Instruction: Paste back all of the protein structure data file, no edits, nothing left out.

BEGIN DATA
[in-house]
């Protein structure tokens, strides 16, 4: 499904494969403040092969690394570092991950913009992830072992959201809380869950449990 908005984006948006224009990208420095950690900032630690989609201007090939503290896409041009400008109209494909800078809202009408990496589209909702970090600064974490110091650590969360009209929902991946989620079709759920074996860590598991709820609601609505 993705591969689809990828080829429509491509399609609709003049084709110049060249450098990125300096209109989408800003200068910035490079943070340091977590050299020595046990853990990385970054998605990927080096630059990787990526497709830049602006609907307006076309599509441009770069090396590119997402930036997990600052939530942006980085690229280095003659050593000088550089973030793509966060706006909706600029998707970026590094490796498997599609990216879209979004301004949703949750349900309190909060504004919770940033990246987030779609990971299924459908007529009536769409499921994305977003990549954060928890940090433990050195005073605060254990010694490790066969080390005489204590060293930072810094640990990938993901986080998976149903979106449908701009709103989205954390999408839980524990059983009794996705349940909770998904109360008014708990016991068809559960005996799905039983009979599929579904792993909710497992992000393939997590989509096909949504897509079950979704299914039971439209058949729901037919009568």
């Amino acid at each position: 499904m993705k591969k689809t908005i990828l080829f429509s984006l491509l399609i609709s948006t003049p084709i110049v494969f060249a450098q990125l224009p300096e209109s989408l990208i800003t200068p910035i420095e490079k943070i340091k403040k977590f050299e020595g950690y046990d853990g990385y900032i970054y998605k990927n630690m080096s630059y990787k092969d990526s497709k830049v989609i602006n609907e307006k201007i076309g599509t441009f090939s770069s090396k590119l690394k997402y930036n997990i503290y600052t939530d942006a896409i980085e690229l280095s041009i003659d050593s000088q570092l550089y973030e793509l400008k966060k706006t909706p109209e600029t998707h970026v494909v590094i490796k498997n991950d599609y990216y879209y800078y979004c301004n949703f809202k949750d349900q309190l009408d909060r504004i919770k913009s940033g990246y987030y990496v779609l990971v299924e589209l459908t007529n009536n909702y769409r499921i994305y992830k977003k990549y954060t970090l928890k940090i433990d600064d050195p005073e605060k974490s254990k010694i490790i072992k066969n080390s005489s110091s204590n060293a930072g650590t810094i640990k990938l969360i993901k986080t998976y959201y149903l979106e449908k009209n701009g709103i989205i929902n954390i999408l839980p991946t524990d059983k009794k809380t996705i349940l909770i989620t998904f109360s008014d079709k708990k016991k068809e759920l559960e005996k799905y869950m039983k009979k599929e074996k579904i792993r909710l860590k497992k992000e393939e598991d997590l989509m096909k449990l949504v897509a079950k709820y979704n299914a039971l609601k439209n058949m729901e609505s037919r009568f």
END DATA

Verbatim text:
[in-house]
């Protein structure tokens, strides 16, 4: 499904494969403040092969690394570092991950913009992830072992959201809380869950449990 908005984006948006224009990208420095950690900032630690989609201007090939503290896409041009400008109209494909800078809202009408990496589209909702970090600064974490110091650590969360009209929902991946989620079709759920074996860590598991709820609601609505 993705591969689809990828080829429509491509399609609709003049084709110049060249450098990125300096209109989408800003200068910035490079943070340091977590050299020595046990853990990385970054998605990927080096630059990787990526497709830049602006609907307006076309599509441009770069090396590119997402930036997990600052939530942006980085690229280095003659050593000088550089973030793509966060706006909706600029998707970026590094490796498997599609990216879209979004301004949703949750349900309190909060504004919770940033990246987030779609990971299924459908007529009536769409499921994305977003990549954060928890940090433990050195005073605060254990010694490790066969080390005489204590060293930072810094640990990938993901986080998976149903979106449908701009709103989205954390999408839980524990059983009794996705349940909770998904109360008014708990016991068809559960005996799905039983009979599929579904792993909710497992992000393939997590989509096909949504897509079950979704299914039971439209058949729901037919009568």
């Amino acid at each position: 499904m993705k591969k689809t908005i990828l080829f429509s984006l491509l399609i609709s948006t003049p084709i110049v494969f060249a450098q990125l224009p300096e209109s989408l990208i800003t200068p910035i420095e490079k943070i340091k403040k977590f050299e020595g950690y046990d853990g990385y900032i970054y998605k990927n630690m080096s630059y990787k092969d990526s497709k830049v989609i602006n609907e307006k201007i076309g599509t441009f090939s770069s090396k590119l690394k997402y930036n997990i503290y600052t939530d942006a896409i980085e690229l280095s041009i003659d050593s000088q570092l550089y973030e793509l400008k966060k706006t909706p109209e600029t998707h970026v494909v590094i490796k498997n991950d599609y990216y879209y800078y979004c301004n949703f809202k949750d349900q309190l009408d909060r504004i919770k913009s940033g990246y987030y990496v779609l990971v299924e589209l459908t007529n009536n909702y769409r499921i994305y992830k977003k990549y954060t970090l928890k940090i433990d600064d050195p005073e605060k974490s254990k010694i490790i072992k066969n080390s005489s110091s204590n060293a930072g650590t810094i640990k990938l969360i993901k986080t998976y959201y149903l979106e449908k009209n701009g709103i989205i929902n954390i999408l839980p991946t524990d059983k009794k809380t996705i349940l909770i989620t998904f109360s008014d079709k708990k016991k068809e759920l559960e005996k799905y869950m039983k009979k599929e074996k579904i792993r909710l860590k497992k992000e393939e598991d997590l989509m096909k449990l949504v897509a079950k709820y979704n299914a039971l609601k439209n058949m729901e609505s037919r009568f």